He directed works for the Peninsula Playhouse: Jerome Moross's "Ballet Ballads" and Haydn's "Apothecary." He also directed "Traviata,"the first opera for television, which was recorded on Kinescope.

Mordecai Bauman and his wife Irma Commanday directed Indian Hill from 1952 to 1976, when they donated the property to Brooklyn College . Indian Hill alumni have achieved brilliant careers. Among them are Julie Taymor, theater director; Frank Rich, columnist for the New York Times; Meg Wolitzer, writer; Ruth Laredo, pianist; Steven Hartke, Elliot Goldenthal, David Behrman, Richard Teitelbaum, and Steven Gerber, composers; Arlo Guthrie, folk singer. Many alumni are members of leading orchestras: Jerome Ashby and Leonard Hindel in the New York Philharmonic, Desimont Allston in the National Symphony, Booker Washington in the Philadelphia Symphony and many others in the field of arts and related activities.

Faculty at Indian Hill was distinguished: Seymour Lipkin, pianist-conductor; Sidney Harth, violinist; Robert Commanday, music critic joined. Marjorie Guthrie was Associate Director and taught dance for many summers; James Waring, choreographer and Mary Van Dyke, theater director, taught at Indian Hill. Carly Simon, singer, was on the staff for two summers. Henry Cowell and Wallingford Riegger taught composition in the early years.

During winters from 1960 to 1970 Bauman was Education Director for the Jewish Community Centers of Essex County, New Jersey. From 1969 to 1971 he was manager of Symphony Hall in Newark , New Jersey , where he presented major attractions including Arthur Rubinstein, Margot Fonteyn, Dame Judith Anderson, and others. In those same ten years he was Cantor at Temple Anshe Amunim in Pittsfield , Mass. From 1977 to 1980 he developed and administered "Bread and Roses," a cultural program for the Hospital Workers' Union , Local 1199, in New York .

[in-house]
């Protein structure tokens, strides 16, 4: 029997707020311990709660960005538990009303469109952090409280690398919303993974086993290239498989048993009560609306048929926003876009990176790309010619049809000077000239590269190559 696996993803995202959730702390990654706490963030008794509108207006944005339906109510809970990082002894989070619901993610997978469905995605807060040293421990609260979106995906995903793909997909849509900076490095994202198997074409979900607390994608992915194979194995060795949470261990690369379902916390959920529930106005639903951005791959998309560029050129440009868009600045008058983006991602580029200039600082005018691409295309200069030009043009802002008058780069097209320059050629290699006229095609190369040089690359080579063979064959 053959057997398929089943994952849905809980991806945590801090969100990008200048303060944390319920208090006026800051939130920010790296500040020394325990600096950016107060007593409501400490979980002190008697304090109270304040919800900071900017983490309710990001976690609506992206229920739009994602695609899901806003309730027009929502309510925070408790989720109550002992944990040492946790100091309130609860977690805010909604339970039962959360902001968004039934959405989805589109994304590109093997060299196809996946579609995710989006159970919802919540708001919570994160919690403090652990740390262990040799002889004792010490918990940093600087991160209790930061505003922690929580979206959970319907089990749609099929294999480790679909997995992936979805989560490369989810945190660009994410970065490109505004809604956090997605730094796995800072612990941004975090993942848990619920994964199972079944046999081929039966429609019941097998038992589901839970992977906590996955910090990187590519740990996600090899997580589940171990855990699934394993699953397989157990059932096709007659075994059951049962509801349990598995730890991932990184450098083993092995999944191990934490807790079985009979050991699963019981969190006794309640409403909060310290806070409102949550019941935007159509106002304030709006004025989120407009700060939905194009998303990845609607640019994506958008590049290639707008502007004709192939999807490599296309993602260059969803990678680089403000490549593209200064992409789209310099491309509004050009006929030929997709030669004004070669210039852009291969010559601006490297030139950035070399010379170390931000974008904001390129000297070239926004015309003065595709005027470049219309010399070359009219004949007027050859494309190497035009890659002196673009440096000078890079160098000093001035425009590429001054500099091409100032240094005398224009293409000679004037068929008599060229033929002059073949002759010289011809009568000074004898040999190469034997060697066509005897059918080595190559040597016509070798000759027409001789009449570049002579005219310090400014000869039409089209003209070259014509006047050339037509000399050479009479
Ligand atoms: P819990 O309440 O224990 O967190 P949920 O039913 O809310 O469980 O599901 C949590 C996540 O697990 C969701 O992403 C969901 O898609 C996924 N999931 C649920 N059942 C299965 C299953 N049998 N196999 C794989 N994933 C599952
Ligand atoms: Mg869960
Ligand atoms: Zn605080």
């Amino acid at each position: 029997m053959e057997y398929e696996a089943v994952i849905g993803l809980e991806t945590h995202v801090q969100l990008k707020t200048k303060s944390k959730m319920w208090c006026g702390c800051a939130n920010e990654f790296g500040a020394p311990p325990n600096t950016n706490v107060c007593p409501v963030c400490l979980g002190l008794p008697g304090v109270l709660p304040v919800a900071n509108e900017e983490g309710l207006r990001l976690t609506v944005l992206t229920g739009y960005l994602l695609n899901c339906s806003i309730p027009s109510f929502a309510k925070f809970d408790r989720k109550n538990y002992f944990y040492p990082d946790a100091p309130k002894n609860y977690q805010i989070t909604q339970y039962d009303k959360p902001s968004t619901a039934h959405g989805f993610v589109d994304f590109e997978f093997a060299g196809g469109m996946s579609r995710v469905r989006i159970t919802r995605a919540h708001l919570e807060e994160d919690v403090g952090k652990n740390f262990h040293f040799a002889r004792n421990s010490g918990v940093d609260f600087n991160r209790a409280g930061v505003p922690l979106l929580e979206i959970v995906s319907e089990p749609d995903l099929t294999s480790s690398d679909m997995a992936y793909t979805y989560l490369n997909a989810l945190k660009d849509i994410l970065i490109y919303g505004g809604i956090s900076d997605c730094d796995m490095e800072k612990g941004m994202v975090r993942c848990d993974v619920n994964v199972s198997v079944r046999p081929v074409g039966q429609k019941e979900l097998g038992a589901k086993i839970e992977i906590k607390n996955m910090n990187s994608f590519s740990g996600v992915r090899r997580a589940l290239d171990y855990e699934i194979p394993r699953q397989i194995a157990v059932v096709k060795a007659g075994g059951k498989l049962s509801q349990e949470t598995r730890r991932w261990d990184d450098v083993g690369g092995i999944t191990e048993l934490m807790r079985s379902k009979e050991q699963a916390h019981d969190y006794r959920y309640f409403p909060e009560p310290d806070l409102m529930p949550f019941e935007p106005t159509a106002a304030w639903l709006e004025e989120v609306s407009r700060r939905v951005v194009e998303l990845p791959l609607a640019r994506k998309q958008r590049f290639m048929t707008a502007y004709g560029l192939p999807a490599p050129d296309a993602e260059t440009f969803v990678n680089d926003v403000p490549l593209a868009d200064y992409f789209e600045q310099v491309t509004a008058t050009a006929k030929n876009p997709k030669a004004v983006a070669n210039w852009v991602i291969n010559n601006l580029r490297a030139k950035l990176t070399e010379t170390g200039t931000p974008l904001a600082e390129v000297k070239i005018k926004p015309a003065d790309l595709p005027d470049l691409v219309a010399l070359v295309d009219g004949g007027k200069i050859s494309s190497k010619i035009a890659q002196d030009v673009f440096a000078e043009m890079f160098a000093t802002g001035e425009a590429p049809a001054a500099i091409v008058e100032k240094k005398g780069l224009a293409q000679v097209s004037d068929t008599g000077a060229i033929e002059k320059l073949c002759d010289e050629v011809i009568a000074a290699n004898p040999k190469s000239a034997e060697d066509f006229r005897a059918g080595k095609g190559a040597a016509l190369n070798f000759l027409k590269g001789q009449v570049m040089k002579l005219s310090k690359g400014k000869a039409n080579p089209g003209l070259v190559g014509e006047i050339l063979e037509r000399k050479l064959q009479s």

In 1978 he was invited to a symposium in Berlin , in memory of Hanns Eisler, on the occasion of his 80 th birthday anniversary. While in Germany the Baumans visited the St. Thomas Church in Leipzig . Walking in Bach's footsteps led Bauman to celebrate the upcoming 300 th anniversary of Bach's birth with a film about his life and work. Supported by a large grant from the National Endowment for the Humanities, the ninety-minute program: "The Stations of Bach" was broadcast on PBS stations nationwide, May 25, 1990

Bauman has appeared in several documentaries about Bertolt Brecht, Hanns Eisler and Kurt Weill. His remembrance of working and living with Hanns Eisler in the thirties was published in the Brecht Yearbook, #26, in January 2002. At ninety-two, he was a consultant for several artistic projects, including an opera about the young German painter, Charlotte Salomon, with composer Michelle Di Bucci.

In January 2003 two of Mr. Bauman's early recordings were selected from public submissions and internal recommendations to be included in the National Recording Registry in the Library of Congress. The two records are "Six Songs of Charles Ives" and "Strange Funeral" by Elie Siegmeister. In February 2004, the Juilliard Journal published an article honoring Mordecai's 92 nd birthday, March 2, 2004 .

He died May 16, 2007 , at the age of 95, after a short illness. Surviving him are his wife of 63 years, Irma Commanday, his sons Joshua Bauman of Brooklyn , NY ; Marc Bauman of Wilton , CT ; step-children Charles Israels of Bellingham, WA, and Elisabeth Israels Perry, of St. Louis , MO ; seven grandchildren and two great-grandchildren.